The recently discovered ideal horse was presented at a conference held at the European Parliament in Rome, in collaboration with the European Commission. The event also witnessed the presence of the French Embassy in Rome. Additionally, the unveiling took place at the headquarters of the Tuscany Region, in the esteemed presence of the region’s President. During this momentous occasion, Professor Jean-Charles Pomerol unveiled the astonishing methodology behind the Vitruvian Man. Similar to the ideal horse, the figure of the man is framed within two golden rectangles, revealing the meticulous calculation of the circle’s diameter and positioning to achieve divine proportion. Furthermore, the golden ratio prominently manifests throughout the conception of the ideal horse and the Vitruvian Man.

Despite the intricate nature of the Vitruvian Man, the methodology behind it is surprisingly straightforward, although its discovery came more than 500 years later. Annalisa Di Maria, the expert in question, reminded us of Leonardo’s quote: “simplicity is the supreme sophistication.” However, Leonardo himself took the secret of his methodology with him. In the Huygens codex, dating back to 1560, there are drawings directly copied from Leonardo da Vinci’s works, including the Vitruvian Man, where the author attempted, albeit unsuccessfully, to comprehend its construction.

During the thorough examination of the ideal horse, scientific analyses, led by the researcher Andrea Da Montefeltro, unveiled the unconventional writing and underlying drawings attributed to Leonardo da Vinci. In addition to a carbon-14 analysis that confirmed compatibility with Leonardo’s era, further dating examinations were conducted by Stefano Fortunati, a renowned paper expert based in Florence. With the invaluable assistance of Silvio Balloni, the curator of the Gironi family archives, a paper with similar characteristics was discovered, enabling Fortunati to determine that the sheet dated back to the late 15th century. Consequently, it was established that both the Vitruvian Man and the Ideal Horse were conceived during the same period.


However, among the scientific disciplines, mathematics stands alone as an exact science. It is the groundbreaking discovery made by Professor Emeritus Jean-Charles Pomerol, President of the Foundation “Sciences Mathématiques de Paris” and a network of excellence comprising the world’s greatest concentration of mathematicians, that has definitively authenticated this drawing as the work of Leonardo. This remarkable finding leaves no room for doubt or chance.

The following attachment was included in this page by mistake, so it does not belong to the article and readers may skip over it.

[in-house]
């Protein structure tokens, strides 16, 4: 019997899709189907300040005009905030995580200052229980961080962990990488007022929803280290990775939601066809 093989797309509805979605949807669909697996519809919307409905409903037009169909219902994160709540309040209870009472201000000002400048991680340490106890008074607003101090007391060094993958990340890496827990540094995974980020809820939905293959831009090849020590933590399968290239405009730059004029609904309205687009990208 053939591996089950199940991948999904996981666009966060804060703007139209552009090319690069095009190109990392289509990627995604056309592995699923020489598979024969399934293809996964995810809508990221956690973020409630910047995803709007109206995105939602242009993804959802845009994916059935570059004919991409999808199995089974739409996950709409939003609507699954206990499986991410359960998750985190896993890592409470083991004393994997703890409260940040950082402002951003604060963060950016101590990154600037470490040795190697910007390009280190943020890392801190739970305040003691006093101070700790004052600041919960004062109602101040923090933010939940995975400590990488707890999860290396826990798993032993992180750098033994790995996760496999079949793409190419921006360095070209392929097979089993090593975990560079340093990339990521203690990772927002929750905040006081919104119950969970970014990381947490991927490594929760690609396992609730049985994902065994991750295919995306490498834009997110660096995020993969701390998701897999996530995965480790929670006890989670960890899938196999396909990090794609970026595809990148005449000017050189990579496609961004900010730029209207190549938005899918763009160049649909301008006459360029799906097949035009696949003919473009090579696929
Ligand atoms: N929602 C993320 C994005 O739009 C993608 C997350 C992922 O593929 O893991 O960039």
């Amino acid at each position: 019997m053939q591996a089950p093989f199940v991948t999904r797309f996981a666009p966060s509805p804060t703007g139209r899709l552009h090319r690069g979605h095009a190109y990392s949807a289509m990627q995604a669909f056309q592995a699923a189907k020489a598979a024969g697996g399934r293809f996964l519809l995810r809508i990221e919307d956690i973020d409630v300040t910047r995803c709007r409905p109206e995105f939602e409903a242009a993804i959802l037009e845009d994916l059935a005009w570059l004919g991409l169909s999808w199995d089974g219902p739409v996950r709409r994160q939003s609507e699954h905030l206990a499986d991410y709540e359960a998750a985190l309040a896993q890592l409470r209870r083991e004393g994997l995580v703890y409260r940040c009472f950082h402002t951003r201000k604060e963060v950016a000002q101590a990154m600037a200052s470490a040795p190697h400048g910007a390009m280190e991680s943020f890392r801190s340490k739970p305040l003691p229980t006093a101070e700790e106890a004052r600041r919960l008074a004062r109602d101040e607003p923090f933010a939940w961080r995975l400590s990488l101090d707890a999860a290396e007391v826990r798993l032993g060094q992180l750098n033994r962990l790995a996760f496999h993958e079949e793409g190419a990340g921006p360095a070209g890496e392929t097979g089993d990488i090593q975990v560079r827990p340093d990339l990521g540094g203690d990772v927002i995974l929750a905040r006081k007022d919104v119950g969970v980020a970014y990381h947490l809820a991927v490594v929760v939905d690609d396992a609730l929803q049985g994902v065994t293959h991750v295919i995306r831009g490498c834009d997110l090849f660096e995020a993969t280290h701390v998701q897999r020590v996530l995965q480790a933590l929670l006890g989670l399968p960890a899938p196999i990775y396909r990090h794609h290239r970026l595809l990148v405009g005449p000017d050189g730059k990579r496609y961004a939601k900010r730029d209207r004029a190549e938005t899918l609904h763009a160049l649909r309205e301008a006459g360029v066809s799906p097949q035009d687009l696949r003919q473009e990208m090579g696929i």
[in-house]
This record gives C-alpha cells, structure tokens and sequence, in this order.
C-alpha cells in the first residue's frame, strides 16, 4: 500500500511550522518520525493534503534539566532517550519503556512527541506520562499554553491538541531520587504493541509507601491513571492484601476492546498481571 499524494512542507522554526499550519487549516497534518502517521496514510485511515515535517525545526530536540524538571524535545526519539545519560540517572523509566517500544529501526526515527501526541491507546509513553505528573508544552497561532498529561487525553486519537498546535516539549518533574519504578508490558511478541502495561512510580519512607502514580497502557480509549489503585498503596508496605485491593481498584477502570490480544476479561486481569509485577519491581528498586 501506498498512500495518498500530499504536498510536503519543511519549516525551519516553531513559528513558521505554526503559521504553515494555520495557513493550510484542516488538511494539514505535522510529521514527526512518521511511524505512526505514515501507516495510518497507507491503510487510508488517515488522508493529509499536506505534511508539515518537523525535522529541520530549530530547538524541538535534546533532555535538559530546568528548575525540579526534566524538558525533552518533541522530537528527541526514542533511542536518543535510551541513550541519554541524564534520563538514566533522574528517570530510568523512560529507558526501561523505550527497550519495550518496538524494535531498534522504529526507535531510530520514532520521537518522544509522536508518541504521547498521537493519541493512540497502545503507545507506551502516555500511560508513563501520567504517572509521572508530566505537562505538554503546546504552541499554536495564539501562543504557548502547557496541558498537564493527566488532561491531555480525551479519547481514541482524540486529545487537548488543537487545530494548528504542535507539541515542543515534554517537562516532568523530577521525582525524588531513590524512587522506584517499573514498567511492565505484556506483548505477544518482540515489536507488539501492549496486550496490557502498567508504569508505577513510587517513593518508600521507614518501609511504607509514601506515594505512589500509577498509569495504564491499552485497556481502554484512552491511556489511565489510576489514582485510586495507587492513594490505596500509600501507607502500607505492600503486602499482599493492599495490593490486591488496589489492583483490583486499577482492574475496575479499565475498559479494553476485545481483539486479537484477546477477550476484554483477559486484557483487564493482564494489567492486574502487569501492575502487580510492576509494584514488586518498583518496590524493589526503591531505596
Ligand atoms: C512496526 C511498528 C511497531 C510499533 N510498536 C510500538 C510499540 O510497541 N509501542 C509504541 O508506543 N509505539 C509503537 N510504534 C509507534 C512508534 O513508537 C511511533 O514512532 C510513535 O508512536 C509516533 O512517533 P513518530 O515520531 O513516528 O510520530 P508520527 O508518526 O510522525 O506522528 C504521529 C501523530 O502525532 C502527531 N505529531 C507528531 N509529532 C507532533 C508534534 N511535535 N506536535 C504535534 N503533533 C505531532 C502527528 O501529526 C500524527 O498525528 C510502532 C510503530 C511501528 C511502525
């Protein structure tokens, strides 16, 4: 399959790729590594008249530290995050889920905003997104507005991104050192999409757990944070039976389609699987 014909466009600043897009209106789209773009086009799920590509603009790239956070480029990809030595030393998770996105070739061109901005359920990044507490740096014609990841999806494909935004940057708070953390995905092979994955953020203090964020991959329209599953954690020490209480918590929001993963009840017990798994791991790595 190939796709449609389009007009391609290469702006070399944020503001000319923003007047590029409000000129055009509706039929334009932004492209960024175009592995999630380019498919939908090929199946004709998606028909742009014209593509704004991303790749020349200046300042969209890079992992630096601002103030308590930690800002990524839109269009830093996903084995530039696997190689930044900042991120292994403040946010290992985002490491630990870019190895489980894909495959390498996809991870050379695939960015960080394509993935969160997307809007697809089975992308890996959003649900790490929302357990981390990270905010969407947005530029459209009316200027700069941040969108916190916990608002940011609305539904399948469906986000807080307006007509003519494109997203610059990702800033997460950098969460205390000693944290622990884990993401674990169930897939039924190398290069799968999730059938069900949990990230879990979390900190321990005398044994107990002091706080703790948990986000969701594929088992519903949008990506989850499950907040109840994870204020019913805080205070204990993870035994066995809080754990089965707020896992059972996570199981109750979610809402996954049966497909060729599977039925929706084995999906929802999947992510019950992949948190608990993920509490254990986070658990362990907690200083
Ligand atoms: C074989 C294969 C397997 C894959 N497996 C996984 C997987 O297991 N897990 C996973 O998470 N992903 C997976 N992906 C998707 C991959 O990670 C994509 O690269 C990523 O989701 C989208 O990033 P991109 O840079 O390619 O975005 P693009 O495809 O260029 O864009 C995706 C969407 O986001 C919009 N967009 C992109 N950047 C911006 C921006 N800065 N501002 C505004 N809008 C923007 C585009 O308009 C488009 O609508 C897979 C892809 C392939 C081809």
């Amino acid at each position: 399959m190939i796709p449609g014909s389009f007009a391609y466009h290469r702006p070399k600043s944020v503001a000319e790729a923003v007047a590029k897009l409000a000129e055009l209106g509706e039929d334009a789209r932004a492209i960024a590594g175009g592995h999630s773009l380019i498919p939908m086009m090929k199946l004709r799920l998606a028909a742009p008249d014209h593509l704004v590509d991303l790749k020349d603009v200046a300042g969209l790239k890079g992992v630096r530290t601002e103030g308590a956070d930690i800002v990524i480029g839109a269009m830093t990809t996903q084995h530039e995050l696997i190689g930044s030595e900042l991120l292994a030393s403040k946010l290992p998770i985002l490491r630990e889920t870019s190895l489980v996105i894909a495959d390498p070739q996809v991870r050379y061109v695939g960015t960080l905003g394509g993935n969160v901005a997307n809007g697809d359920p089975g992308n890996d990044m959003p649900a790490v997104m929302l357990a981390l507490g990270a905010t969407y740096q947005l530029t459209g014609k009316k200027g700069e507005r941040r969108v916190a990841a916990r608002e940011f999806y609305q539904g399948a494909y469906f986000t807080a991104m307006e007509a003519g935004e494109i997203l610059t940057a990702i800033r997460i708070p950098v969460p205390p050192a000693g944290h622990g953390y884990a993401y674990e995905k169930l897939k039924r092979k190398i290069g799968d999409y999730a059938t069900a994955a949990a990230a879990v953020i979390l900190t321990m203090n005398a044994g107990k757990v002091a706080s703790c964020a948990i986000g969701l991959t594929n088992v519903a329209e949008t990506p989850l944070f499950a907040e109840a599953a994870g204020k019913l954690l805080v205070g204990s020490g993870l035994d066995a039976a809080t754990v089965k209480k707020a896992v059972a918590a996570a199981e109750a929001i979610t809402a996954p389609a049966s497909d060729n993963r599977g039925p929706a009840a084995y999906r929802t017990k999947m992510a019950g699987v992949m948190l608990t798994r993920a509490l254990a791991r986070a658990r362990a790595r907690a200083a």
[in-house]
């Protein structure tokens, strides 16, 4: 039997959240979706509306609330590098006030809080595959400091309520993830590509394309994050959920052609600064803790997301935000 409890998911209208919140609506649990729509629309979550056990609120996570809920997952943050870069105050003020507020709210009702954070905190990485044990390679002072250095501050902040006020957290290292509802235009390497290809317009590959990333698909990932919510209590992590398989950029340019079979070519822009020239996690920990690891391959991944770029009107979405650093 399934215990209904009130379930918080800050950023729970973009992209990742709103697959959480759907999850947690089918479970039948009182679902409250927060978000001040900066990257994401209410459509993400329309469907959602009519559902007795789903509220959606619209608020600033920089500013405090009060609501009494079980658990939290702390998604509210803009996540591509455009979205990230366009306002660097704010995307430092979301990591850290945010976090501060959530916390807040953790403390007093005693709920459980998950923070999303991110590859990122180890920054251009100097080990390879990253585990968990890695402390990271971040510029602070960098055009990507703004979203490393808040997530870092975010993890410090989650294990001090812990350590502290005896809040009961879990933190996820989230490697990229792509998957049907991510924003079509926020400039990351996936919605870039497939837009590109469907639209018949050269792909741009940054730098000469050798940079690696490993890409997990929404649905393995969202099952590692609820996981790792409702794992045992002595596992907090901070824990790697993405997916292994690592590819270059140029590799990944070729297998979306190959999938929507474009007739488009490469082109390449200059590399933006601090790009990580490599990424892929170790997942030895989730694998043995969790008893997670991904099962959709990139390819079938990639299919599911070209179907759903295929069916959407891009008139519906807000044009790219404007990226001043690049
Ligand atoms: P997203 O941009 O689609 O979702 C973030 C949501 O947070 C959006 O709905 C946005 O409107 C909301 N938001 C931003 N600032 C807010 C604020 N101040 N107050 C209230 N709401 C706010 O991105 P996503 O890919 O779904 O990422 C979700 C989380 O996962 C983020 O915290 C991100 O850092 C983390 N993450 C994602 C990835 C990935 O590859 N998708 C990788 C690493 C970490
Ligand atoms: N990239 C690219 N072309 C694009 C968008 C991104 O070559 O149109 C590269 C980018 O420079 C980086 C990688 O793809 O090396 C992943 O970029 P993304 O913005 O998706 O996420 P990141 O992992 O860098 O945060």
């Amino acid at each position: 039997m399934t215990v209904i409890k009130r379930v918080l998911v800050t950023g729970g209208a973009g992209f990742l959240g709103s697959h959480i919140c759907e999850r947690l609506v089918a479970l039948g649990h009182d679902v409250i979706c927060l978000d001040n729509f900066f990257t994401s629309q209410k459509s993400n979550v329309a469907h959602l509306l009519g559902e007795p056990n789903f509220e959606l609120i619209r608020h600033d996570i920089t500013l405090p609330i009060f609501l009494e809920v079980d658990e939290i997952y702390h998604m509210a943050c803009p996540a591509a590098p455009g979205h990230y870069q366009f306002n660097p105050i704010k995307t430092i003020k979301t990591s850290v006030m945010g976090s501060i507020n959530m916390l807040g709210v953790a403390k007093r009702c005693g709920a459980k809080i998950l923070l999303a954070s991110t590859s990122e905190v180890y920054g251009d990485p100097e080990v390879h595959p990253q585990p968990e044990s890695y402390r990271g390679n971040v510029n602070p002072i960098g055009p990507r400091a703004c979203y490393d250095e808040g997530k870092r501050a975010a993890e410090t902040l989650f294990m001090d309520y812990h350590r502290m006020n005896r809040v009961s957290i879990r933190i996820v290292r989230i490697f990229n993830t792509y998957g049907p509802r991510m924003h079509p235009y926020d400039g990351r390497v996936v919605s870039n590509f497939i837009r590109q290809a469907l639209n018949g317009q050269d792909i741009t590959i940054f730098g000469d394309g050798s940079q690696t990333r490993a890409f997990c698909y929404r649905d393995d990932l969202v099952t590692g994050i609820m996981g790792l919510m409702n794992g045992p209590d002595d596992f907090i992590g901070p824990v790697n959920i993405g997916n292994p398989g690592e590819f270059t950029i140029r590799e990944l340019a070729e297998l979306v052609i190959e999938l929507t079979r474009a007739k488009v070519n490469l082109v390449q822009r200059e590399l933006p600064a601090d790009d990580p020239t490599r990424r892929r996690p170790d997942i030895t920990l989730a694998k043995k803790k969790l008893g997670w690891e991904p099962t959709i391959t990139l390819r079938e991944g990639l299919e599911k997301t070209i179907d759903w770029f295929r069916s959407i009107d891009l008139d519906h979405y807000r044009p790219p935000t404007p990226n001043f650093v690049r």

The transparent superposition of the ideal horse onto the Vitruvian Man has revealed an indelible connection between these two drawings, contributing significant progress and knowledge to our understanding of Leonardo’s genius. The study illuminates identical limb placement and proportional relationships. The man’s navel aligns with the horse’s center, with one of the horse’s hooves intersecting the circle where the man’s knee also resides, and their calves coincide. Another hoof is positioned on the square, connected to the man’s foot (as indicated by the blue cross). Furthermore, the segments dividing the human body align precisely with the horse’s limbs. The first segment separates the head and neck, the segment across the chest corresponds to the top of the horse’s rump, the segment at the top of the pelvis aligns with the joint of the raised leg, and the segment across the knee intersects with the horse’s hock (as shown by the dotted line). The union of these two drawings attests to meticulous calculations and Leonardo’s vision of the ideal. In his mind, ideal beauty could only be expressed through a concealed mathematical code and an inherent geometry bordering on divine essence.

“Vitruvian Man” and the “Ideal Horse”
Da Vinci

Through these two drawings, which epitomize absolute perfection, Leonardo da Vinci unveils the essence of Neoplatonic philosophy, asserting a profound connection among all beings. While man and horse represent distinct entities, they partake in a shared unity that is divine in nature. This astounding revelation demonstrates that Leonardo da Vinci had envisioned universal principles that encompassed all living creatures.

The Vitruvian Man, recently insured for a staggering sum of €800,000,000, and the Ideal Horse are of immense significance. They bear witness to Leonardo’s profound convictions, intertwining art, science, and philosophy. His scientific acumen, unparalleled talent, and profound intellect establish him as the unrivaled genius of all time. Leonardo da Vinci, affectionately referred to as “the new Phidias” in his era, continues to amaze and captivate us with his boundless creativity.